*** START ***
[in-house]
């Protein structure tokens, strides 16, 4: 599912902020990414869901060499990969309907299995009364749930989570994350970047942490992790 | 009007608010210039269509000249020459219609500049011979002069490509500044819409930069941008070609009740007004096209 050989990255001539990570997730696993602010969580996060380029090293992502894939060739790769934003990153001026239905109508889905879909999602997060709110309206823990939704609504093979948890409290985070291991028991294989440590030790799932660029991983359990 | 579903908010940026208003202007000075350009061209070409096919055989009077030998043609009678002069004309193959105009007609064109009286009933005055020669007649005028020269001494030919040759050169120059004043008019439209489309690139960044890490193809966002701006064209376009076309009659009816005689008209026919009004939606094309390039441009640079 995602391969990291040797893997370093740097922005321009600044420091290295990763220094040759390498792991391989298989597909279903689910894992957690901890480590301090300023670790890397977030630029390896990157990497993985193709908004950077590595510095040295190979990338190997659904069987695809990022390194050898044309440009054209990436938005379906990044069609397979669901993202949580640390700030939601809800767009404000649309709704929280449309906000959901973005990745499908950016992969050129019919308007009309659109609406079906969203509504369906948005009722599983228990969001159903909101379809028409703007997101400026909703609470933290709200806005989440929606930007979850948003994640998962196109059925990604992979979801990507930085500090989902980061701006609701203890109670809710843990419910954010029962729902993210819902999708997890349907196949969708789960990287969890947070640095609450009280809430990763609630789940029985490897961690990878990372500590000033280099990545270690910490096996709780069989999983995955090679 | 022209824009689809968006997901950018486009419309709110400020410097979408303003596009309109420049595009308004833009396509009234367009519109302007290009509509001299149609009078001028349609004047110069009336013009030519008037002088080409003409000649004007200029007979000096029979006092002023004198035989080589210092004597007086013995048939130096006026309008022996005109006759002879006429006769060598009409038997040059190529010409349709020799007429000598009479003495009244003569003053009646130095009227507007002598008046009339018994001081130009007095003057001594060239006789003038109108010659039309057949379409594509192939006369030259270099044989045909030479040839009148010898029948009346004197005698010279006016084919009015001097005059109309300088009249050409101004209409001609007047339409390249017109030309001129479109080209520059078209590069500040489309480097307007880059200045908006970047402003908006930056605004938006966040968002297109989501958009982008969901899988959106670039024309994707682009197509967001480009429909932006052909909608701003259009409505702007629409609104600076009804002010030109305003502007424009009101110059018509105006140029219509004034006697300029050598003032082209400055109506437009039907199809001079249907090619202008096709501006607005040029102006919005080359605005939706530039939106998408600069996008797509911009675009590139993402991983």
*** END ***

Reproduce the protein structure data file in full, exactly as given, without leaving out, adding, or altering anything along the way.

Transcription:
[in-house]
């Protein structure tokens, strides 16, 4: 599912902020990414869901060499990969309907299995009364749930989570994350970047942490992790 | 009007608010210039269509000249020459219609500049011979002069490509500044819409930069941008070609009740007004096209 050989990255001539990570997730696993602010969580996060380029090293992502894939060739790769934003990153001026239905109508889905879909999602997060709110309206823990939704609504093979948890409290985070291991028991294989440590030790799932660029991983359990 | 579903908010940026208003202007000075350009061209070409096919055989009077030998043609009678002069004309193959105009007609064109009286009933005055020669007649005028020269001494030919040759050169120059004043008019439209489309690139960044890490193809966002701006064209376009076309009659009816005689008209026919009004939606094309390039441009640079 995602391969990291040797893997370093740097922005321009600044420091290295990763220094040759390498792991391989298989597909279903689910894992957690901890480590301090300023670790890397977030630029390896990157990497993985193709908004950077590595510095040295190979990338190997659904069987695809990022390194050898044309440009054209990436938005379906990044069609397979669901993202949580640390700030939601809800767009404000649309709704929280449309906000959901973005990745499908950016992969050129019919308007009309659109609406079906969203509504369906948005009722599983228990969001159903909101379809028409703007997101400026909703609470933290709200806005989440929606930007979850948003994640998962196109059925990604992979979801990507930085500090989902980061701006609701203890109670809710843990419910954010029962729902993210819902999708997890349907196949969708789960990287969890947070640095609450009280809430990763609630789940029985490897961690990878990372500590000033280099990545270690910490096996709780069989999983995955090679 | 022209824009689809968006997901950018486009419309709110400020410097979408303003596009309109420049595009308004833009396509009234367009519109302007290009509509001299149609009078001028349609004047110069009336013009030519008037002088080409003409000649004007200029007979000096029979006092002023004198035989080589210092004597007086013995048939130096006026309008022996005109006759002879006429006769060598009409038997040059190529010409349709020799007429000598009479003495009244003569003053009646130095009227507007002598008046009339018994001081130009007095003057001594060239006789003038109108010659039309057949379409594509192939006369030259270099044989045909030479040839009148010898029948009346004197005698010279006016084919009015001097005059109309300088009249050409101004209409001609007047339409390249017109030309001129479109080209520059078209590069500040489309480097307007880059200045908006970047402003908006930056605004938006966040968002297109989501958009982008969901899988959106670039024309994707682009197509967001480009429909932006052909909608701003259009409505702007629409609104600076009804002010030109305003502007424009009101110059018509105006140029219509004034006697300029050598003032082209400055109506437009039907199809001079249907090619202008096709501006607005040029102006919005080359605005939706530039939106998408600069996008797509911009675009590139993402991983």